Fresh off the glitz of the unremarkable The Wolf of Wall Street (2013), Scorsese has turned his attention away from the stockbroking world to the literary world, focusing on the history of famed literary publication The New York Review of Books in his new documentary, The 50 Year Argument (2014). Made with long-time collaborator David Tedeschi, the documentary screened as a work-in-progress at the Berlin International Film Festival in February, before officially premiering at the Sheffield Doc/Fest in June. Founded in 1963 by Robert B. Silvers (who still edits the Review at 84) and Barbara Epstein, The New York Review of Books established itself as an inventive, vigorous publication, publishing authors including Vladimir Nabokov, John Updike, Saul Bellow, Susan Sontag, Margaret Atwood, Noam Chomsky and J.M. Coetzee, before founding The London Review of Books in 1979. Tom Wolfe called the Review ‘the chief theoretical organ of radical chic.’ Featured on the Cinephil website, the film:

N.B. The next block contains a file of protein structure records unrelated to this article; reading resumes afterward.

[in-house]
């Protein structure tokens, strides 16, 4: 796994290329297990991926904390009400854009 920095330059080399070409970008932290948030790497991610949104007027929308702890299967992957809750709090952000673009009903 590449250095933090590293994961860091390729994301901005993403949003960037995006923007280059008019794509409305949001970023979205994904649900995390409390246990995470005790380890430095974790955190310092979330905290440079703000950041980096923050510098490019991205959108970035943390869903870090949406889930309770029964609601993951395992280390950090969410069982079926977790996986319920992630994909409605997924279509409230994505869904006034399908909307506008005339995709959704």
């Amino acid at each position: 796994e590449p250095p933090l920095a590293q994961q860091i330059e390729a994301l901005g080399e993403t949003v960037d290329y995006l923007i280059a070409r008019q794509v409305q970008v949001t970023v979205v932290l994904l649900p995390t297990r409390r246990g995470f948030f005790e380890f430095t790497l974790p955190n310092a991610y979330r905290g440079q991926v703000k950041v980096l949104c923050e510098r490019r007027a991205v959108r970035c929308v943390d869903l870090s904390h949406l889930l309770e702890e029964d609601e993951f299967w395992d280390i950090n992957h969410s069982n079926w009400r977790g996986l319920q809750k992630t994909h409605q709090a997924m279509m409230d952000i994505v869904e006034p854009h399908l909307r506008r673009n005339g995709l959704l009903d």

“…weaves rarely seen archival footage of cultural icons such as Gore Vidal, Susan Sontag, and Norman Mailer; newly filmed interviews with many of the Review’s current contributors including Joan Didion, Michael Chabon, and Yasmine El Rashidi; along with original verité footage filmed in the Review’s West Village offices reflecting the humming, restless energy of a magazine that, heading into its second half-century, still feels as vital and young as its indefatigable founding editor, Robert Silvers; all told through the inimitable and energetic documentary style of Martin Scorsese.”
The documentary is said to appear on American television screens later in 2014.